In nearshore, soft-sediment habitats of the Salish Sea, eelgrass (Zostera marina L.) meadows have been identified as potential mitigators of ocean acidification (OA) because their photosynthetic activity can decrease pCO2, increase pH and provide refuge for organisms sensitive to OA. The diurnal light cycle controls photosynthetic production of eelgrass and therefore, along with tidal cycles, exerts strong controls on variations in pCO2 in nearshore environment. In this study, we investigate the carbon uptake rates for eelgrass under varying light, ambient pCO2 conditions and eelgrass densities (leaf area index). The magnitude of changes predicted based on experimentally derived photosynthetic rates, measured light and water depth in Padilla Bay, WA compare well with observed variability in the field. The ambient pCO2 conditions we tested, however, did not appear to be a major control in carbon uptake rates for eelgrass. Combining lab, model, and field results will strengthen our understanding of the variability of OA in the nearshore environment and help shellfish managers understand the drivers of that variability and inform further studies of its effects, such as potential OA refuge for shellfish and other sensitive organisms.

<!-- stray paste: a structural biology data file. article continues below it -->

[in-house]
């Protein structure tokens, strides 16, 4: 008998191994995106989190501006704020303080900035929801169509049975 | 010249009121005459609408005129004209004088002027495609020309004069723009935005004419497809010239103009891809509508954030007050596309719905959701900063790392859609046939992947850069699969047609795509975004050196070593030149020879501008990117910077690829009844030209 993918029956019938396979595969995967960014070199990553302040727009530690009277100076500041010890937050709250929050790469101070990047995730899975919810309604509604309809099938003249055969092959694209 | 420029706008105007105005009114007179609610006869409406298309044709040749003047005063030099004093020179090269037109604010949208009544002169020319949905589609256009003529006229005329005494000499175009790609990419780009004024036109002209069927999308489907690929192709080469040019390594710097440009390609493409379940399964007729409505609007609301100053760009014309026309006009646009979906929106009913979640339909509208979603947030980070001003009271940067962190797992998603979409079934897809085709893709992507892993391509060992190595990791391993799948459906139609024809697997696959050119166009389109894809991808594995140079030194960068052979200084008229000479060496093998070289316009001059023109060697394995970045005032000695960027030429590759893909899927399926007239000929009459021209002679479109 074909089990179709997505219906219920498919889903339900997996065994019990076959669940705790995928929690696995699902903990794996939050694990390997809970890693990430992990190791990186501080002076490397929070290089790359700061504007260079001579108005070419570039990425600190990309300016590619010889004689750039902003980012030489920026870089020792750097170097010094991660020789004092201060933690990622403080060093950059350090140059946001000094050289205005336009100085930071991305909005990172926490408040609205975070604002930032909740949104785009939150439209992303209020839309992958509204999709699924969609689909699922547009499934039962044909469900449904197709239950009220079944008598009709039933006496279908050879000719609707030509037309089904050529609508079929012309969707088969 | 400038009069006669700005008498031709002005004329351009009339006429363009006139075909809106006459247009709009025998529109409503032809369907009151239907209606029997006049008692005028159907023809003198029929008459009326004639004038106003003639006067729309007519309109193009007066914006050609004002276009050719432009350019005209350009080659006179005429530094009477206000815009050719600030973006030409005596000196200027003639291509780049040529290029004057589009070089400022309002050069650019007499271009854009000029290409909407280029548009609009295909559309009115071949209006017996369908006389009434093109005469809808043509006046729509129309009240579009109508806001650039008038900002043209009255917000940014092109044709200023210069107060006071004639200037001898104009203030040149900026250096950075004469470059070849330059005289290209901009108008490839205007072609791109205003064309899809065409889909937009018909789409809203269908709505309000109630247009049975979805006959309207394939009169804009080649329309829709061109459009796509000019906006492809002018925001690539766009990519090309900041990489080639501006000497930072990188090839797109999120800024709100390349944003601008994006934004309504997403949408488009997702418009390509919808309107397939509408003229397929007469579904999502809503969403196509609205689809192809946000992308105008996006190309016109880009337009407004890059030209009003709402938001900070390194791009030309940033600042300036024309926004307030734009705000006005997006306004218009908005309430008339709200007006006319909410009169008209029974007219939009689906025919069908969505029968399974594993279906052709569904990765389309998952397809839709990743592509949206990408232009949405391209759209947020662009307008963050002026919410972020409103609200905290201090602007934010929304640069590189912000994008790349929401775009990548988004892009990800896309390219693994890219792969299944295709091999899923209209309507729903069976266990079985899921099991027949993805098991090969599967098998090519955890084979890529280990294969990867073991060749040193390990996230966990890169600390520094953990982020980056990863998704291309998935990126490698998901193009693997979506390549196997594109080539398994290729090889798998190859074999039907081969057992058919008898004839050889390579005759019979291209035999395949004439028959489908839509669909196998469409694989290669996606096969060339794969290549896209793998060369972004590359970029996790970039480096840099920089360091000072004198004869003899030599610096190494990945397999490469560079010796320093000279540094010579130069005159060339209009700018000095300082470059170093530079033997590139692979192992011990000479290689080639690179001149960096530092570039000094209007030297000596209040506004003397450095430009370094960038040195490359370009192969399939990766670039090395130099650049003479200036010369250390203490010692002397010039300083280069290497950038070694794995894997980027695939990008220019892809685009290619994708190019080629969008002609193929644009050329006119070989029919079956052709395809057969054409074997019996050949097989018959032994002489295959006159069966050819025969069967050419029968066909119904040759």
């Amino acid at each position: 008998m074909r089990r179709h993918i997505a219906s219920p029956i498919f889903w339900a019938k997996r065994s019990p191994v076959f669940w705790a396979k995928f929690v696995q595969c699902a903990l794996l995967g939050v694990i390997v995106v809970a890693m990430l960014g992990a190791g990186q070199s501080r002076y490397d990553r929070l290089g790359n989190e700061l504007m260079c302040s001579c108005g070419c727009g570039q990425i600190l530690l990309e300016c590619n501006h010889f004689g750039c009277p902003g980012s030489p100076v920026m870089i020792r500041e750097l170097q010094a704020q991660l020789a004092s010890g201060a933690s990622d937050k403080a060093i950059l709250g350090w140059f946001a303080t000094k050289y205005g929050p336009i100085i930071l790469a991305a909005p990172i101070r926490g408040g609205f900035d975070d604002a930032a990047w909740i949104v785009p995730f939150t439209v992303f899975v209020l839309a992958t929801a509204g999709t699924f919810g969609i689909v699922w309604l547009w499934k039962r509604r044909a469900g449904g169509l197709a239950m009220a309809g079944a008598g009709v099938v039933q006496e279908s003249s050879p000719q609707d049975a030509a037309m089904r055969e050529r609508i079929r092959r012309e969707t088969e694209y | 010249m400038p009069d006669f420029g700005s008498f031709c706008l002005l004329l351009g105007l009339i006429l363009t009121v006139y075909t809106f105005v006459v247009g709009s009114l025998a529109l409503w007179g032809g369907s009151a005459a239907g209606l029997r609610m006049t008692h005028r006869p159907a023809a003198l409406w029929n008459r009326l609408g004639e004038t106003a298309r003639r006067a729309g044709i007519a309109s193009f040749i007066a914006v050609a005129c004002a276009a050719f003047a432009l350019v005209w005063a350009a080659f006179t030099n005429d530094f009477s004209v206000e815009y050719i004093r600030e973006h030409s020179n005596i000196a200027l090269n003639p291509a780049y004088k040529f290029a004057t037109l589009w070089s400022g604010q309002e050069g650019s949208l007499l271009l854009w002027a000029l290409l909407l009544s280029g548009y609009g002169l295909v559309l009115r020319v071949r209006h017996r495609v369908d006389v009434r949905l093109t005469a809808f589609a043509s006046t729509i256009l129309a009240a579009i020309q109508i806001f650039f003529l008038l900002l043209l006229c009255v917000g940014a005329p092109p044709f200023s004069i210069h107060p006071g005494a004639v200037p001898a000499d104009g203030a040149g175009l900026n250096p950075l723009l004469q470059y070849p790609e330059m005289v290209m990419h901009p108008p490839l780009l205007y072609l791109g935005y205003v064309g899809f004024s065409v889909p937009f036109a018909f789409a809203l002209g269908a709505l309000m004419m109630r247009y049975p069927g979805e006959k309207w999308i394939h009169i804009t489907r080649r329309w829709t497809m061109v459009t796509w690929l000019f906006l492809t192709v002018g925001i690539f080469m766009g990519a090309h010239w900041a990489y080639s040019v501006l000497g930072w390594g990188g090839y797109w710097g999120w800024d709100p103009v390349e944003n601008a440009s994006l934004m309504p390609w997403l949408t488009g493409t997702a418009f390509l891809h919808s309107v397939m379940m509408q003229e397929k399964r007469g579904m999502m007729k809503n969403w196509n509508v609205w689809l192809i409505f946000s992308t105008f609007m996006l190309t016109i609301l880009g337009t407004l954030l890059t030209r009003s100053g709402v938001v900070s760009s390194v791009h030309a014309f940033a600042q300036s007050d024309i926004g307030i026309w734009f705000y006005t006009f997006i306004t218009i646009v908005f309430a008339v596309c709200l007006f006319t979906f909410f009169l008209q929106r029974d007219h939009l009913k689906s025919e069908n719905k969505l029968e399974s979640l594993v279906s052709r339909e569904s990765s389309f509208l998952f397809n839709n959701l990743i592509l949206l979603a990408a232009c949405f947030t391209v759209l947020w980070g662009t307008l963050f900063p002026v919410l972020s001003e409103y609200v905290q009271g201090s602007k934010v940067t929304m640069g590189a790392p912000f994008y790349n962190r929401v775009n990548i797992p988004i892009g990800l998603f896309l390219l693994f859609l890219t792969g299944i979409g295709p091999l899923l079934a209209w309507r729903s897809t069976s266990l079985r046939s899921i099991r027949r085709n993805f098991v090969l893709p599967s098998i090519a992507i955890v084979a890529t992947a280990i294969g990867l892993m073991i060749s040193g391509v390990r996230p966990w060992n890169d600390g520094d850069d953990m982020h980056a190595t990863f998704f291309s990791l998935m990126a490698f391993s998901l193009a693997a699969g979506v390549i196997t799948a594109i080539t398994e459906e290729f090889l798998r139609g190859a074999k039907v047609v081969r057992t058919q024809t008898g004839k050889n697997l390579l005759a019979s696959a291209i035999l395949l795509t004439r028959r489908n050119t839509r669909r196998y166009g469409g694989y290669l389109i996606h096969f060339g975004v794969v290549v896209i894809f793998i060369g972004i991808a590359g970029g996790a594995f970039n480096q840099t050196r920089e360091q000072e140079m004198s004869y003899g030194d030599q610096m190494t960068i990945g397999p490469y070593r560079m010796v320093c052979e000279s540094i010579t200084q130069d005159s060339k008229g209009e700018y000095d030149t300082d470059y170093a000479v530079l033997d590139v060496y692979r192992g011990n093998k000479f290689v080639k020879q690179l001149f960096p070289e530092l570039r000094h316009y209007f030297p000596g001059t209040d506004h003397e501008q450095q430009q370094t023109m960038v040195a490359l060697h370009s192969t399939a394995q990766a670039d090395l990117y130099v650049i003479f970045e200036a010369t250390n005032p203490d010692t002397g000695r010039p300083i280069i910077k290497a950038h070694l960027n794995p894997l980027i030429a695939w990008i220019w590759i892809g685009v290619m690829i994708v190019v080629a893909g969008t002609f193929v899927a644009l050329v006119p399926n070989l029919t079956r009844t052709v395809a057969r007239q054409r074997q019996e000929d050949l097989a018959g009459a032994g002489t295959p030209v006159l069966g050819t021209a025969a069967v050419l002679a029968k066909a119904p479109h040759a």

Ocean Acidification: Effects and Interactions with Organisms
- Ocean acidification,
- Leaf area index,
SSE5: Climate Change: Impacts, Adaptation, and Research
Salish Sea Ecosystem Conference (2018 : Seattle, Wash.)
5-4-2018 3:45 PM
5-4-2018 4:00 PM
Type of Presentation
Digital content made available by University Archives, Heritage Resources, Western Libraries, Western Washington University.
Salish Sea (B.C. and Wash.)
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Tyler Tran, Brooke Love, Sylvia Yang and Cinde Donoghue. "Ameliorating ocean acidification: towards a model relating pCO2, irradiance and leaf area index of Zostera marina (eelgrass) in Padilla Bay, WA" (2018)
Available at: http://works.bepress.com/brooke-love/15/